Created by identity, payments and data protection developer Entrust, the system allows travellers to register their face and passport ahead of travel for a touch-free journey through border checks.
Once at St Pancras or other Eurostar hubs, passengers will have their face scanned in order to board trains and move through passport control.
It means that holidaymakers no longer need to show passports, boarding passes and other travel documents at every stage of their journey, enabling them to move much more quickly through train stations and airports and reduce contact with staff and security.
The trial will start at the end of November, across all Eurostar routes, piloted by a select group of travellers who have agreed to take part.
Touch-free solutions for passport and border control are increasingly sought-after as the travel industry rebalances from the effects of the pandemic, and rail and air operators seek to reassure travellers of a Covid-safe journey.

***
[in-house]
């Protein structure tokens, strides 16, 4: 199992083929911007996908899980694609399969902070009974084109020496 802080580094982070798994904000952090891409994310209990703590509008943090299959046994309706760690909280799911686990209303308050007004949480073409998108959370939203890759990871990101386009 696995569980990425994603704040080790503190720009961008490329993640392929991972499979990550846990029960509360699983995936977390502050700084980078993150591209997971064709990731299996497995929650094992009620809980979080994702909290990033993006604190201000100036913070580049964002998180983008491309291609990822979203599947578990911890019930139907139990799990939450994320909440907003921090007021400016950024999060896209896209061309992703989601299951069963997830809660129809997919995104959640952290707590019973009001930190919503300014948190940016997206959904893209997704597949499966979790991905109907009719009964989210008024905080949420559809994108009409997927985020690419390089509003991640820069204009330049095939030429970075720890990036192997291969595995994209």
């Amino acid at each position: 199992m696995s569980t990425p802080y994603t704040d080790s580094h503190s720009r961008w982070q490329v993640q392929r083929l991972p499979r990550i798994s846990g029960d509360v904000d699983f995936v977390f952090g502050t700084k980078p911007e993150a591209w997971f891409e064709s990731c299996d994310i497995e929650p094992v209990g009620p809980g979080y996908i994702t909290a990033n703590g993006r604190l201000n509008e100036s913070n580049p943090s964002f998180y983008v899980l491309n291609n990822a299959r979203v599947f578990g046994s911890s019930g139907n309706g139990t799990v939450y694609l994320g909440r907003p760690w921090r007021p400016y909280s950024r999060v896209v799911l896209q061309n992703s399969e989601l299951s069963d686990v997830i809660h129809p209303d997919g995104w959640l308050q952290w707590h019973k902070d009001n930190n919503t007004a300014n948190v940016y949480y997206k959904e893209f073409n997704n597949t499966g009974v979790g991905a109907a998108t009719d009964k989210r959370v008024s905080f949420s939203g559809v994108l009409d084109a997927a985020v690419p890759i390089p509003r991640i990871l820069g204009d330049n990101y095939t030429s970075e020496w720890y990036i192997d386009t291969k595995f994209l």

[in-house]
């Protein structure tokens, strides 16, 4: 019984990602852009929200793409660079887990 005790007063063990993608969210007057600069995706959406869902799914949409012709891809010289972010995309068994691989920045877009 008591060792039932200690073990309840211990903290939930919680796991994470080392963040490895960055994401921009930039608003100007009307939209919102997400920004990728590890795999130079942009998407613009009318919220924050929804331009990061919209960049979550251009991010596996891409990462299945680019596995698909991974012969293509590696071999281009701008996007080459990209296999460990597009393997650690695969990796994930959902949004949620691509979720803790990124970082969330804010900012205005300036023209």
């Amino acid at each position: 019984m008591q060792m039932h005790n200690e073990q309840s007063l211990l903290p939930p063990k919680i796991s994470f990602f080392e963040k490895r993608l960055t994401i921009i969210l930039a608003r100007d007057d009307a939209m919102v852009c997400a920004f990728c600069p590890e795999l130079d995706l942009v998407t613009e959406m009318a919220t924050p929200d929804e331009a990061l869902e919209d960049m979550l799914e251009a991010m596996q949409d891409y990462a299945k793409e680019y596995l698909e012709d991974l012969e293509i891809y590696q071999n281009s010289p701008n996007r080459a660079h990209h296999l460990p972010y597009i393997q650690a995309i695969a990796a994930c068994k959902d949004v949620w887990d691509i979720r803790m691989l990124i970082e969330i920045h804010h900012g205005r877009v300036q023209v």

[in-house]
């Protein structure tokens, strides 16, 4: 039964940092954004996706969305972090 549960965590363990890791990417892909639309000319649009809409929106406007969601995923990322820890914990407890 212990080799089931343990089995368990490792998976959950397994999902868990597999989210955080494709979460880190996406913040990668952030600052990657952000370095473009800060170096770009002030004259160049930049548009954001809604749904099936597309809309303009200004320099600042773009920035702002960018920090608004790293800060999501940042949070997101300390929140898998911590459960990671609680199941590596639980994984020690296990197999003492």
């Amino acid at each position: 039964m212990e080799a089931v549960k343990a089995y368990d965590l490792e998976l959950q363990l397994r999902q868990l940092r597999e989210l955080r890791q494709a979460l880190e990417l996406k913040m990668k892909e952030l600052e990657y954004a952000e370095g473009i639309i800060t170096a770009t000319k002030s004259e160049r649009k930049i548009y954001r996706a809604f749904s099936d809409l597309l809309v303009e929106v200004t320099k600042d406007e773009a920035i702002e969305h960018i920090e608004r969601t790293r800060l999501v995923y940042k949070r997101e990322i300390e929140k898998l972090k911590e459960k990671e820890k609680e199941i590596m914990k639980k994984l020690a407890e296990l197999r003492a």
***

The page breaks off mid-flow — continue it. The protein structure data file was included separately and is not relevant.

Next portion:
The vice president of the Americas for the World Travel and Tourism Council, Helena Bononi, praised the technology, saying it would be “central both in aiding a swift recovery and defining a new normal for the industry”.
“This important initiative enables mobility and increases safety and security, while always putting the passenger at the center,” she added.
“We are confident that the Seamless Travel Solution will help launch the world into a new era of travel, allowing travelers to feel safer and experience less hassle, while also enabling operational efficiency to both border agencies and the entire travel industry through digital transformation,” said Gordon Wilson, Vice President Identity Verification at Entrust.
Responding to concerns about data protection, the tech developer insists that the Seamless Travel Solution follows all GDPR regulations and encrypts all data while users are in transit.
The rise of facial recognition technology in travel raises questions about system outages causing delays, however.
Heathrow airport has had several incidents where e-gate systems failed this year, causing hours-long queues for travellers.
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